The Hutchinson News from Hutchinson, Kansas on January 27, 1899 · Page 1
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The Hutchinson News from Hutchinson, Kansas · Page 1

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Friday, January 27, 1899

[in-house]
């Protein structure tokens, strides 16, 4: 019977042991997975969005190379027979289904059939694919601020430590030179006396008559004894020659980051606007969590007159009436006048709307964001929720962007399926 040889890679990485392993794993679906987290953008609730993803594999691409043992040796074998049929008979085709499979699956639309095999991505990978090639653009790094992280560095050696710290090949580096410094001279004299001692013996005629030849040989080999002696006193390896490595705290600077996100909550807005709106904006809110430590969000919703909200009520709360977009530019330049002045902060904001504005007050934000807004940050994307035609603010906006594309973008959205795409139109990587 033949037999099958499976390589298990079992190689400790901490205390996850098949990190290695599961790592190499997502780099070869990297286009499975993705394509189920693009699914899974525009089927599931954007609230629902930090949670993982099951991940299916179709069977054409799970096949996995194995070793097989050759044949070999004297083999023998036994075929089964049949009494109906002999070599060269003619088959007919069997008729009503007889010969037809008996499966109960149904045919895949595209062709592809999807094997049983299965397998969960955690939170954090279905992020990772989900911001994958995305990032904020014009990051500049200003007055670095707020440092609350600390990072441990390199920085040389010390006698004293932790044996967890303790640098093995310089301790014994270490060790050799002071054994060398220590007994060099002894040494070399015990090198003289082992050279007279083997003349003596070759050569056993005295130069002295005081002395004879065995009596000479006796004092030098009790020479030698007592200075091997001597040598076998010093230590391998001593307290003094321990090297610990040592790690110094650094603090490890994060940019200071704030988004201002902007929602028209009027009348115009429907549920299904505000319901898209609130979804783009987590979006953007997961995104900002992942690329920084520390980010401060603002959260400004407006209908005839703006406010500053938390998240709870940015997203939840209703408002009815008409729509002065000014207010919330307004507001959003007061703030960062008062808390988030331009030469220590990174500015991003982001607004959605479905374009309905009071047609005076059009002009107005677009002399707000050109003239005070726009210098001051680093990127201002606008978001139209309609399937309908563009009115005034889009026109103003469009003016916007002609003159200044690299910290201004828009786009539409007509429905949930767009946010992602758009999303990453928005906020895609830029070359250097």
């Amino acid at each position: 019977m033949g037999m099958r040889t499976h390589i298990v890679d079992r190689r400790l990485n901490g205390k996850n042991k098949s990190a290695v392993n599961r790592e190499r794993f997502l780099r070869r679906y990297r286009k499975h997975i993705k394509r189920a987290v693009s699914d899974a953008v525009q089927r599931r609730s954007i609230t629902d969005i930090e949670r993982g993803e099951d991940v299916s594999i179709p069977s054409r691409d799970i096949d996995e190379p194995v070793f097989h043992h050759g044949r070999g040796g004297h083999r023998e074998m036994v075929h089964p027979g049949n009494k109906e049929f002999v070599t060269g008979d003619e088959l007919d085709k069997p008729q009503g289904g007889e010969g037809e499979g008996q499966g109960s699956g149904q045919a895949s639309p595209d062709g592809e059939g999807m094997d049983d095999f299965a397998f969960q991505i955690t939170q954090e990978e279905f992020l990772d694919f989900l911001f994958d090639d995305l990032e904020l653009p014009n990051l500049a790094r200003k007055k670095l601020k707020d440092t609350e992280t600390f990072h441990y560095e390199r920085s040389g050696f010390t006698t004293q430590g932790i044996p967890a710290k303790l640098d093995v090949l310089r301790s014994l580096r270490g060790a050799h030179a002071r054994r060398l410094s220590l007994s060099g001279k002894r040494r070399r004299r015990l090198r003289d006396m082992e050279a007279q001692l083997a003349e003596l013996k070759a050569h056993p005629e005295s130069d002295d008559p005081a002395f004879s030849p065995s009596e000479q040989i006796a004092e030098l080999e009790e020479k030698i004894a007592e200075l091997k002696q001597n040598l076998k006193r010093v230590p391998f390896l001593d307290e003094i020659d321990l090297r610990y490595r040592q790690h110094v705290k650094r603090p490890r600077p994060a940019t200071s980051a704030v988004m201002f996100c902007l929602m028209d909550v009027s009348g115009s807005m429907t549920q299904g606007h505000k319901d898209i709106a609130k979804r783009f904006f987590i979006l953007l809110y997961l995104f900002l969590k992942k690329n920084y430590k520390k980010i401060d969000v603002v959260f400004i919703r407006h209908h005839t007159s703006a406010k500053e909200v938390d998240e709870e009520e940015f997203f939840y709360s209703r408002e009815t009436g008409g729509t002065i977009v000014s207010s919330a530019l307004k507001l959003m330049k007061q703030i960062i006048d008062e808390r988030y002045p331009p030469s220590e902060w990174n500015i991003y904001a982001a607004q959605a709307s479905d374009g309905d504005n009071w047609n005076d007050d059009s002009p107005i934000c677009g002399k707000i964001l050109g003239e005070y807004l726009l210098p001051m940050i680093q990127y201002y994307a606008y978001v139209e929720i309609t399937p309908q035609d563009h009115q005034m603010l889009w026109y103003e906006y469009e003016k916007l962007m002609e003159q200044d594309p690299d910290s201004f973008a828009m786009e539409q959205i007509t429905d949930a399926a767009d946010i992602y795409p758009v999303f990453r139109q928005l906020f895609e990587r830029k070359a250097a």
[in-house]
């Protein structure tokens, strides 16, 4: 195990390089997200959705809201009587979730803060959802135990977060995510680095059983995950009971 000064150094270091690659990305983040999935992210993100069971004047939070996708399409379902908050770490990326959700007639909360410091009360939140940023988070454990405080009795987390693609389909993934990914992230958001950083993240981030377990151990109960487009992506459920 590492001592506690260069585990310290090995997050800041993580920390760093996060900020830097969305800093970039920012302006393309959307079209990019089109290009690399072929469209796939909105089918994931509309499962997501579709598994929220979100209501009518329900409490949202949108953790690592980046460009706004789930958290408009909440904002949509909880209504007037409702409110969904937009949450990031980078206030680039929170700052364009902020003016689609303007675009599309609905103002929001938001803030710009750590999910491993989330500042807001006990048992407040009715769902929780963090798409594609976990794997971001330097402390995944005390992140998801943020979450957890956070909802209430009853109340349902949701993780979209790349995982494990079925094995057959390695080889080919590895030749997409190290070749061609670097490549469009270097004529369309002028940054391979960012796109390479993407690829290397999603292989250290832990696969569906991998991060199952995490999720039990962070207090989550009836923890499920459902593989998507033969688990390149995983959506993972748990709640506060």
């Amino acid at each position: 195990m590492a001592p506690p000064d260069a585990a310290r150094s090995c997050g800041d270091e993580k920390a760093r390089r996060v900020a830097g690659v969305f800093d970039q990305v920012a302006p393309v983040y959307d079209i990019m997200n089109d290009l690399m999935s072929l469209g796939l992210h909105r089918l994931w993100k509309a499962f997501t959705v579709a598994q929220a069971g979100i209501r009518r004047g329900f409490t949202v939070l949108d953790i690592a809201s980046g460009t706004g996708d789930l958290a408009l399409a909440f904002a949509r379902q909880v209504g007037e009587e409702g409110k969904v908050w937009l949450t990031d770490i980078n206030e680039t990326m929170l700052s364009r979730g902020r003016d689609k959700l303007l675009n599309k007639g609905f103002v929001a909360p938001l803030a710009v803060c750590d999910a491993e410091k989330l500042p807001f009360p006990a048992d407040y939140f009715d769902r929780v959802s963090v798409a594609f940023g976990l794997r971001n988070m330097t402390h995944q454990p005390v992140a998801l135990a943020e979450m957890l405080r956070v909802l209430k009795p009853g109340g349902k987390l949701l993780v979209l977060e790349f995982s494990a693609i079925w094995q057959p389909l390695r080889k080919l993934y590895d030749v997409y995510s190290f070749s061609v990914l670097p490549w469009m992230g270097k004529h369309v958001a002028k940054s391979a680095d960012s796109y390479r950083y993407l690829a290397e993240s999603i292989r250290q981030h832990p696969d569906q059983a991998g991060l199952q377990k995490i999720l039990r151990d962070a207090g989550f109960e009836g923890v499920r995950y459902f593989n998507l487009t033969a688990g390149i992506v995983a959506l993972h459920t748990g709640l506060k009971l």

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THE aUTCdlNSON, KANSAS, Fill DAY MVaaf .lAjSlfABY 27, 1899. T "BOKW WITH A SILVER SPOON" Times have changed sloce the origin ot thta owl saying, ami totlay nc\- euceand pi'»RroHrt have br (Vjgt .t Bit- virapoonw to trie hand-* aiid mouths of nil A ranty NO v in the one who ISN'T born with a silver npr>on. Trie )anv who spreads her t bie to w«*K come . Uf st • must have npnons in profusion, eNe nhe H considered as much a rarity aw wan the cMUl "I "idea days 'born with a HiTvcr epaoa " we can Rh <iw vou all siza** and. dc- fllfiua, aa well a» match your old ones. B. MANTELE, JEWELER AND OPTICIAN. STILL NO CHOICE Quay Lost a Few Today, Receiving, Only -Three Votes. HAYWARD TAKES A TlfMBLE' His Votes Being Distributed Among Different Candidates—Balloting In Other States. tiarrlaburg^Pa., Jan. 27.—The result of tbe ninth ballot in joint se>aiou for United States senator stoud: Quay 7.1, Jen kg' 55, Dalzell 13. The others were scattering. Dover, Del., Jan. 27.—The nineteenth ballot- for United 8tates senator slooc: Oray 14, Addicks If., DiipootlO, Cnand- ler 3, bbrunncd 1, Uandy S. Madienn,. Wis., Jan 27 — Tbe vote on Dnlied States Beniitor stood: Qiarles 48, Stephens 22, HabeoeW, 111, Cm.k 20, Webb 10 and lijiii', Democrat, 10 Lincoln, Neb., Jan. 27—The Hoyward vote took a miiiblo todoy, dropping to 83, the votes b^ing distributid unions ihe various candidates. Allen, Populist, Dfl. liayward 3.3, Webster 10, the others scattering. STOCKMEN ADJOURN. Spend the Afternoon Inspecting Range and Thoroughbred Stock. Denver, Jan. 27.—The National Live Stock convention finished its business and adjourned today. The session occupied only the forenoon, the afternoon being devoted to the inspection of the range and thoroughbred stock exhibit at the etock.yards. i'ho executive committee, which was chosen yesterday -for - top. ensuing year, announced the re-election of Preident John W. Sprlogerpt Deavor; viae president, J. M.'Et It of Montana-, secretary, Charles F. ,Mei*ttn of Denver; treasurer, Qtorgt L. Gonldleg of Denver. CAPTAIN NELSON DROMMED. Took the • New« i Long 1 ime «o Reach the Uaited States. Laird Elver, Aug. to, <vie Ed mood- aton. N.W. T , J»u. M)—Osptain John W. Ilasoo of the tar|te Philadelphia party bound for.the gold Acldi, was accidentally drowned in Nelson rlrer August 24th. The Pallidal pbleAe, with the Big Pour party of Gble«go. : were ratting horses and outfits down the river. SNOW IN COLORADO, Huge Drifts Around Leadville and Traffic It Suspended. Denver, Jan. 27 —The snow storm wss light in Denver, -but sever* in some portions of the mountains, prevailing during tbe past twenty-four boars. Around Leadville in every dl- rectiob there ere huge <j rl ' u> At Kokomo about eighteen inches r f aoow has fallen. Traffic is at a standstill. ' Weather tndicatm*. Chicago, Jan. 37.—| Forecast'till I p. m. Saturday. I— For Kansas'. Partly cloudy tonight sod Ssturdsy; posulb'y snow in south portion this, afternoon or tonight; nortnerly winds. TESTIFY FOR EAGAN Witness Says He Acted Like an Insane Man After General Miles Had Given His Testimony Before the Commission. ALGER ON THE STAND The Defendant Came Into His Office in an Excited State of Wind and Wanted to Prefer Charges Against Miles. Washington, Jan. 27.—Tbe first witness before the Began couri martial today was David li McKee of tots city, for inaoy years agent of the Aa- aocial d Press.. Hd bud known the general about forsy-flvo years, Tbey were intimate frieuda as b j» and young men, and the friend- snip has never been inierrupteu. During tbe periud b^tvvoen the iliua General Miles gavii his., IBoiiiuuuy before tho war investigating coaunHttae. aod the day in whi^li General l£agau inade his E ateiueul, the wituebt. saiv hiiu two or three tiiiic*. tie seemed careworn and much pre iceupied Mo lice said tiiu impression Geueral E»- gau than made upon biin was tbut lie bad bec>ine insane Uu one o( these accaMoQB he reproved him uil<ily f' r noiconsulting huu aboui.tne matter before making the statement public T. o general explained inab'lie bad not fell at liberty to coueu.t the witoexs be- c.ube he knew of the lung existing friendship between ths (amuy of the witness aod ihe. family of General M les, particu'arW tetwuen Mrs Mc- Ke« una Jld Miiui!, and said be (tua- gao) did not fit.-l at liberty to briu< the witness into tbe cunlruverc-y. Mojjril Li. Milts, rt-coider of the war iuvesiigatiug commission wn» rn- eilli-d mid iu BUswer to an inquiry euid so far as he knew the order oi the piesident grautiug ituunuii y u> wii nut -E -o* befcu that body hail i<ol be n reduced to writing. The witu.s» was present at tliu meeting bo ween the president ao'1 metnbers cf tbe war iu ves.igaiing cummission. The witnrto said: "Tuo ma.tur of immunity fur wnne/ses came up The president said the witu^a f efi should appear b fore Ihe'coininiBfaioi" ,and could do oo without (ear ot punishment or persecution." Tbe secretary of war, Alger, w»s next called, and said he recalled the conversation with Began shortly after General Miles had given hia testimony Eagen came into'tbe offica in an ex cited siaW of niibd and said it wss hi< wish to jrefer charges against Miles for what be bad said. "I told him," lesilfied Secretary Alger, "that under the president's order granting immunity to officers who.testified before the war commission be could not do so." General Alger was then excused Mrs.. Hopkins, daughter of General Ragan wae the n»xt witness General Bava 's counsel explained that »he was called agai "at tne wishes of ber father and husband, and only because ber absence Ivors the trial night be remarked upon. Sua said her father same home one afternoon nod standing In tbe doorway with a psper in hie band exclaimed: ''General Miles has eruelned run." 8be said she could never forget tbe •erne; that since that time ber father hid been a greatly changed man Be could think ot nothing else nor ta'k uf anyth'ng else than that General Miles had ruined his life. The' witness spoke feelingly of the changed condition ot h"r fa> her end wss given tbe devest attention of the court. Mr. Worthington at this point read General EUgtn'e mi'.itary record from tbn army regi«ter and also read tbe Interview with General Miles, printed in a New York newspaper soon after he bad made his statement before the war comiatssion, at the, conolniion of whloh tbe defense rested its case. A Kansas Gir.-s Sa <t Mhtaka. Huron, Kan. t Jan. 37.—As Minnie Richardson, a society girl, was firing at a target with a rlile in her father's yard, John Potter, a neighbor's son, passed by and the bullet entered hli left aide below the heart. & MORSE airoOMPABB THI9 L18T WITH THE LOW PBIOB MAKER'S PBOJIISB3 PRICES GOOD FOR ONE WEEK: a cans Heart Brand Sweet Wrinkled Peas 85e i cans Seneca SweetWrinkled rVaa.2Se. •1 qans Boiled Cider Apple Butter.. .23-- N 3 cans K>« Valley Huiookia 3Hu « cans V.ui Ctmp's iloups •inn lean Red Cherries '....3>'u 1 lb Squirr.-l CilTee ....aih; Sbuuunes Michigan Celery.... 4 cans Qurn 3^ I cans Tomatoes .« 25c 3 cans Fascj Pumpkin......... 3c»n« Peaa 1 can Egg Plums , 4 cans Kagle Lye............... 4 pkgs Nudavene... , 2 cans r'ancy Api>'* Butter 1 pkg Grano-e Flakes I Oku Granola 2'pkir»,lVhol* Wheat Biseults... fv--fflr Corn Flower, per sack ., ..2.1c ...IQ.c ..•Jfl- ..2V ..l5o ..ISe . 2& ,.20u ARMY RECflGANIZMION, Henderaea Favort Inereatlng the Army to Fifty or SI*!/ Thoutand Mem. Washington. Jan. »7.—When the House met today little more than an hour remained ot the time for general debate on tbe army/ reorganisation bill. Henderson (Rep.) of. Iowa wae the first speaker. He said be had been slew }a catcb tbe war fever last spring. lie bad not antiel* pated that we would be csrrird to auother hemt-nhere 7,000 miles from our shores. U« looUed with aversion upon shy proposition lo lacreare the regular armj imd hrpod It would n >t be uecessa-y to estab lah a-atandlng army of IOO.Ot'0 men. He, however, in view of the coodiiiinn was willin.g to piinnort the proootition to increase the army to SO.OOO or,fiii,flno men. SOME GUT LEFT. HO. tS Several Officers and Privates Who Did Not Leave for Manila. San Franci.co, Jan. 27.—Captain J F. Morrison of Company 1 and Lieutenant. M. F. Smith of the Twentieth regiment. United states infantry, Fort Leavenworth, Kansas* with several non-commissioned officers snd a few privates, were left behind when the transport Scandla sailed for Manila last evening The off] ere bad secured ahore ls»»e and will report to General Hha'ter at Presld io. T he privates we > e not given any perml.slDn to go ashore, and are la dread of sunmary pnalshment, ' AG0NCIU0 TALKS. • Says the Philippine People Have No Desire for a Fietht. Washington, Jan. 27.—In an interview today Agoncillo, the Filipino representative, said: "The Philippine p nple have no wish anil no purpose io Hgbt agiiinsr, the Ainflrie*'iS unlphB tiu-y aru driven to it. Their only d> • sire is to strengthen the bonds now existing." IN THFSENATE Philadelphia Citizens Protest Against Action in the Philippines. WILL TALK ON EXPANSION Mason and Hoar Ask That a Vote Be Taken On Their Resolutions But Objections Are Mado. Washington, Ja.n. 27.—Senator Hoar, of Mabtiaehusseits, ut> the opening ol lud-jy's Hehbiun pnapnted ri'soiutiont- udup'b.d a meeting- of certbiu citi- z-nsof Fuiladelpbia prolediinguifatnbi aoy aggressive autioti on the part oi the guvernuiunt in tbe Piiilppiues, ijpooner of Wifcconsiu guve notice that be would on Wudm-Btiay next ad dress the Senate on various resj'.ution. respecting expaosiori, and Rawlins of Utah gavo a like notice forsThursday next, ' Mason of Illinois ashed unanimous c nsent for a vote on his resoluii.n declaring it to be the policy of the United States not to atieu>pt to govern tbe p -ople of any > it tier naliun. next Friday, and Hoar for a vote oi bis resolution declaring mat the Fil iplnos ought to t>a free and Independent, b<n Mr. Carter of Montana objected to both The following resolution was offered by Sullivan of Mississippi, who asked that it He on tbe table: "That the ratification of the pending treaty with Spain shall ID n .wise determine tbe policy to be P'lrtued by tbe Dnl'ed Statet In regard to the Pnillpploee, nor shall it commit this government to a colonial policy; nor Is it intended to/ embarrasa tbe establishment it a stable, ii dependent government by tbe people ol thea • Islands when ver the cniidltioni- mak'Such proceedings hope'ul of sue cess'ul and desirable results." , After some parliamentary sparring. Mr. Mason obtained the tloor and spoke.briefly ot the vote on bis expan slon resolution. Then Platte of New York, wae recognized for his announced speed; bearing upon several expansion resolutions which bad been introduced H* waa accorded ihe closet attention by both aides of the chamber and by a lsrge audience In the galleries. WANT NORMAL SCHOOLS, And the Legitlature Will Have a Time Pleat- lag All ef Them. Topeks, Rao., Jan. 27.—Tho legislature will have dlfBcully in discriminate Inir between the many towns which h.ve expressed a desire for state lu- -litotiooa. In the senatnthls wornlrg Rvan of Crawford iairodaced a htl asking for »W,0«O with which t • build- normal in Grard Wiehl'a, EfSnghem arid Great B«nd have also askedior normal tehools. ; MakiasT H Ciasw. Somebody hail discovered that a Bermuda onion eaten taw will' clear tbe head. A Bermuda onion eateu raw will do more Ibau that It will clear an entire room. An active Bermuda oulou la a complete denting honae all by itself Talis one Becmnda ouion—only one— and let the tips of beaoty clotu upon it, and love will turn to batred and buuey to nail and uittoruesi Clear the bend.' Why, a Bermpda on ion iu taltlv good beuitb will claar the ' 'jad of navigation t—Exchange. JOINING THEOCEANS Congress Favors Construction of a Canal, Ceaalast at IMIaus Laads. Other bills are pending for tho< " i in dlBoi of Indian lands in different parts of — United States, but ads mostly tor etnnUV tracts and not for tafMenee reserves .such as have been pnrehassd "from the Indians and opened to settleanant daring the past dessde. Ten ytars ago there was a gvoeral rush to congress by those desiring to have Indian reservations diminished and the lands made available for settlers. Millions of acres were purchased from Indian tribes in nearly every state and territory In tho west, including very nearly alt of what is now'blclahoinit territory and immense trnctB In Minnesota, ^orth and South Dakota, Montana, Idaho, Wyoming, rj , -i-i . _ _ I ooutn unKotq, Montana, Iduhi BUt I here IS a Great Deal Of ^' asni , n G'on and Oregon. Itwns ngreeil Vl • that the Indians should bo allowed not liw t>inii91.9SpcrucroforaU of t-hesa lands, anil In sonic oases tho price was *2.50 nnd Difficulty in Agreeing Upon a Bill. THE ANTI-SCALPING BILL Opposition Pronounced andi Bitter Fight Expected. North Dakota's Senator May Push Claim of the Turtle Mountain Indians. Sv'it^nlngton, Jan «7 —[Sp'o'l ]—The Ulcaraiim bill having passed tho senate by such a Jargb.; fiSijority, its futo now rests with tho hsuiso, and the friends of the canal aic very much encouraged ond look forward 1 'to legislation at tho present sos- slon of coiif,-refis. It is appuront that tho house \i fiivoniblo to somo legislation pro- vklliig for a ciinal connecting tho waters of the Atlantic >and ISioHlo occuns, but thorc Ri «niR-to be a great deal of difficulty nhout ngriving upon n bill. In the Semite even, whero so many votes were cast in favor of thciucasurc and so few against it. there worn many senators who slated Mint they voted fur this l)Ul under protest mid ln-thc hopes that a hotter lucasnro would ttnnlly l)i^ fiucurcd by action In the house. Of course nothing can ho definitely predicted us tn legislation, hut tlio desire for a canal •has never attained such proml- nonco in;congress as nt the present time. Somo of tho most practical men In both houses Of congress holluvo that if tho house will pivis a bill differing from the one pasted by tho senate tho conference committees bf tho two houses can get together and frame'n satisfactory measure which will secure the construction ot tho cannl. Unless some such measure Is framed^ %Min ftW r"r'"*""""' report cpmes back toifnosejinto iliero is dnngor that fiff extondeddebato lu tho nonitto may prevent its llnnlly liccomlng a law at this scsslqn. This danger will he Avoided if the ,l»OUj>e acts promptly. Delay in.tlmt bedy^e^sff. length of timo will joopartllzo any icgfiSav tieii upon tho canal project for this oon- gross. The AntlBealnlnar Dill. Tho senate has taken up tho mensurn known ns the sntlscnlplng bill, whloh was reported friim the senate committee on in- torstato conimcrcu ut the last session. Tho object 1H to sulKtituto for tho sonata hill the measure passed by tho liouso a short time ago and, If possible, pass that measure befoto adjournment comes. Tho opposition to this legislation is quite pronounced, m»l a bitter fight Is expected. Borne of tlio opponents arc ready to resort to the extreme methods of long speeches and filibustering in order to prevent a vote, but whether a sufficient number will bo foupd to go to this length is not known. The antlsualping legislation has boon before congress for two or three sessions and has boon canvassed pro and con before tho dltforent ooiiimlttow having the bills, in charge for twtror three years back. There has bean ui majority in both house* for some legislation, but it has never reached anythfog. like a climax, it is so easy to defeat the bill by discussing other propositions and keeping: It from being considered that It will be strango If It gets through in time to beoomo a law. A Bl« ladtaa Clalsa. - Porter J. MoCumbor, tho newly electod senator from North' Dakota, will have an opportunity to push an Indian claim, the facts of which he has investigated for himself. About six years ago be was made chairman of a commission to Investigate the claim of the Turtle mountain Indians for the payment of money for land which they say was taken front them by the general government without any even $3.50 per acre. Whatever price was allowed theilnilinns was to bo repaid to the government when tho settlers took tho lands. Out of tills has grown', tho celebrated "free homes bill," which has agitated congress'for two or three sessions. The tcople who settled on tho lands now want to. have tho same consideration us other settlers on government lands anil ho relieved from the payment of this money. Every attempt thus fur to pass such a bill has foiled, but senators and representatives from tho states affected have not given up hope of getting it through. AKTHX'n W. Dr.KK. INGEftSOLL BELIEVES IN HELL. Brought to Its Realization by the Lost of Hit lecture Proceed!. Carllnvllle, III., Jan. 27.—Colonel Bobert O. logersoll lectured to a crowded house here last night on "The Liberty of Man, Woman and Child " His lecture waa progressing nieely when bis manager reported that Opera douse Manager Pranke had left with the proceeds. The colonel went on with bis lecture, notwithstanding Pranke took about tion, 1-aving the reserved seat aod bnx office salo, Colonel logersoll is said to have remarked that ho had always preached there was oo hell, but he now thought there should be. WOULDN'T WORK The Tramps of Indiana Can Stand Bread and Water BUT NOT ROCK PILES Since Their Release a Danger Line ••'*"*"Has Been Dr^wii "Around the Town of Kokomo. Kokomo, Ind., Jan. 27. — Kighteen tramps, who wero put on bread and water for thirty days for refusing to woilt on tho stone pile, have sustained their honor and reputation by stiukirg their time out on the limited diet rather than work. Tbelr time is now out and they were released. TUB hoboes were offered full rations if they would return to the rock hous<\but all refused to lift a hammer, notwithstanding tbe fact that tbe allowance of bread was reduced to one sli.e a dsy. Woman's Onikt«tan. Temperance rbe Union also tried its h%nd on tbe vs grants by noldiaa* prayer meetings at the jail,hut this bad no effect on tb»m. The imprisoned tram, a were released, since which time not a hobo baa been seen In the town.' Tbe departing guests evidently drew a danger line er 'nneVthe town on departing as a warning to tbe weary Willies, ee none of the craft h»ve bean seen since theiv release. Before that the place waa swarming witn them. FIVE MAILS PER WEEK. authority. Mr. McCumbor »t that time reported a aottlemeut with the Indiana. By Its terms thev were to be paid t ^OOO,- 000 and'to relinquish ull rights that thoy bad ever set up This claim grows'out of an old dispute as to tho rights of the Bronx and of a band of tho Chlppewus who settled In North. Dakota oropnd Ttirtlo.mountain. , A shrewd, old .Indian named Iron Heart,' who was chief of the Turtle, mountain band, first brought t)ie matter prominently to the attention of the government. He secured tho Interest oi persons in Washington, and President Arthur scot tho then governor of Dakota territory, S.,0: Ordway, to see old Iron Heart and ascertain what his grievances were. Governor Ordway never mado the Blotter , officially important, and tbo claim, v... „„rrwui.«nsr lapsed ustll f>kon up in congress by Sen- , of tho fouudinir of tbe first mission i ator aansbrvugb, whose offorts resoltod I Mexico by ltev. Dr. William Uullei in tbe ommiilsslon ot which McCumlw '| There are 200 Metbodist workers. 10.- was, chairman. Tbe Turtle mountain < 000 adhereota and a,0l)0 Sunday school Goippeiiiva chiimed that thoy were owners Cools Haas's Postal raelltllaa la Cab* K»l>lair liapri.vlat—Havana Will Us tks UistriBciciaa; CWW, ' Washington, Jan. 27.— Instead of two mails a week to Havana, as under Spanish rule, there will be after Monday five, the government haviair made a contract with the Plant line of steamers for five sailings. Tbe new arrangement will place all points east of" the' Missouri / river within 00 hours of Havana, there being no changes of oars between St. Louis, Chieagos'Boston,' New York and other terminal points. Havana is the distributing point for Cuba and tbe increased nuro ner of Dial U will, of course, lessen the time to .all other points in the island. Mrltincll.t Work In Msilsn. City of Mexico, Jan. 27.—Bishop McCabe and family have arrived here io attend the fifteenth annual conference of the Methodist Episcopal church of Mexico. Special service was held to commemorate the silver anniversary of £000,000 acres of laud iu North Dakota. The.gOTerninent's right to this land grew out of tbe crcat Sioux war ot 1862, when these fierce Indians were driven beyond the Mhiscurl river. It was generally believed, that tho Hioux lands ajuendod to tho northern boundary In Dakota territory at that time, but this has been disputed by the tuind of Chlppowae who had settled at Turtle mountain. Tbe govastv. meat hs» never recognized the Chippewa: claim, and tho hinds were thrown open to GCttlomcB!. imd «ro now occupied by thousands of jA 'oplc. In fact, thosu lands claim oblldreo In this republic The valuation of the mission properties is 1600,. ooo. B-CSBMI of Uosaesile Troabta. Oberlln, Kan.. Jan. 87.—Thomas 3, Woody, a farmer jiving near, here, commuted saicii^ innhotal here b« caa«e ot trouble with' bis wifa, She had sued for dlvoros. Thcra four children . cusiiig neighbors of b^leiT the causa of the estrangement between HE WAS A Was the Barnet-Adams «Cor~ nish Poisoner. Used- the Names of His Intended Victims to Shield Himself. HIS SCHEME LAID BARE His Plot to Murder Barraif and Cornish Was Formed Months Ago With a Deliberation That is Anpaiing. New York,Jan. 87.—A private letter box In the name of U. 0. lisrnet was* rented at No. 2S7 West Forty.secoaus street under . circumstances similar te> the rental of a private letter box at No. 12S0 Broadway in the name ot "H. Cornish." ; In answer to a letter signed "H. O. Barnet" to Von Mobl & Oo. of Cincinnati a sample box of pills nat aent to this address, These, pills were the same kino us a man using tho, nana* ot tl. Cornish ordered from luo saute firm. . i v^i,' The handwriting of the lotter ordar- ng the pills, signed "li. U Barnet, • l* tho same as that signed "T! Cornish," and both wero written by the same person who addrctaid tbe polsontA package to Harry Cornish at the> Knickerbocker Athletic Club. The deduction is inevitable that the* poisoner in each case used the nsme of bis inteuded victim to shield himself. The most sensational feature of inks disecvjry Is that the letter signed *-UC. Barnet" was written last May. indW eitti'g tbat the plot to minder Barnat j^aKevnd -txirti tear wjser formed mootee- agt> ' and with a deliberation that is appaU- l-ig, perfected bit by bit. Month* ptsaed before 11 irnet received the fa- til package of poisoned medicinal powder ut the Knickerbocker Athletic club. In that time tho murderer had evidently changed bis plan, deciding to use powder instead of pills. bHlU, it In believed that when, after hating; removed Barnet, bo was arranging, to poiEon Corniah, ho ordered the same ; kind of pills. It is plain that hp still thought that the pill, 'properly poisoned, .wenleY' make an effective weapon ot deaths The central Idea of the murderer, W clearly revealed by this new dl.jjjtleri.i It was, in the name of the CRewM *)*>- tlm to order aome sample, of -peoprlav' lary inedlclnej ^Jn ^ooe ca>o Katauir powder, lb the other pills, to InlrrorBt the package, put poison In the mMu­ cins aod thrm mail if under tbegotaa> nt a sample box aent out by the firm to tbeperaon he wanted to kill. ' * XSlpolonati, O , Jan. 87.— The Voet Mobl compsnv. whose receipt ot aa» order from H. Cornish forassmpk* toi of tbelr roedlclse la tbnnght let I aCord eome elue to the poisoner *)I I fire. Kate Adams at New York, have Viearched their files, with the reselt est finding another letter ordering a eaaay pie. This one is dated Mar *t. >•<•> and la signed "H. O. Barnet" Tnh» letter ba» also heen forward-eY to tbe> pollra of New York The secretary of the Von Mobl company says that Ikt handwriting upon tbe Oorotsh letter and tbat on tbe Barnet letter bear a> • strong resemblance. THE PAUL JONES Loss of the Vessel Confirmed by the Commander of the Winona. WAS BLOWN TO PIECES In the Vicinity of Breton Island by an Explosion of Naptha Gas— * All on Board Lost. 1 V,' cd by the Indians have become tho r^xat! »'"ns of his effects and farm lands Li wfaeaiftekl nf the iiorthiTcst. Senator Me- [ wished to go to tbrt''children. "' Cmnbiir till no doubt try to have his re- ——».„.. , port Indois 'J hy nn ajiprnpriatinii of tbf I MrH - "ho sai v«rv > ! >i< i amount* 'tccuniinendcd,. but it 18. a very fir «' psvtof the present wetb was large claj:.. to get. throiigh congress. i able lo be up tods;. ' ,lVi Waehlogloa, J so. tl.—J. B. Mi ot the rev ea «e catier Wlnons, made a search o' the QulC coaat fag the yacht Paul Jones, baa rapoitnai fta> the treasary depattmeat that beiaWU a thorough eearck and believes tkaaV tbe vessel waa blown to fieees is «k* vleiiiity ot Breton islend by a »*TB |it>' •loo of nsptha gee Be ease »»•»**• •be SUtb. oft that Island, he sfioke th* Uniud tttatea bnoy-tender. tHMMfs and bar eaptsln informed bias tan* ... . .. ^ - ••—r ,he bad been eralslog and searcbiac Wooily Uft a letter »e-if,„ tbe yecbt, and bad foui /4 *h«* . morning pleees of her atrewn himsoU j the shores of Breton Island; that k* and his wffe, and telling what por- t had aeaured enough of tbe wreekea]*; to satisfy bim beyond the shadoer at e» ; • doubt that it was tbn Paul Ji*n*ajiljA thai aH on board was lost. , Became; that alter a thorough search of,My» islind he WSA satisfied that no had' er»»hedi "P^* Uf. aborea." ; iyjjjt&L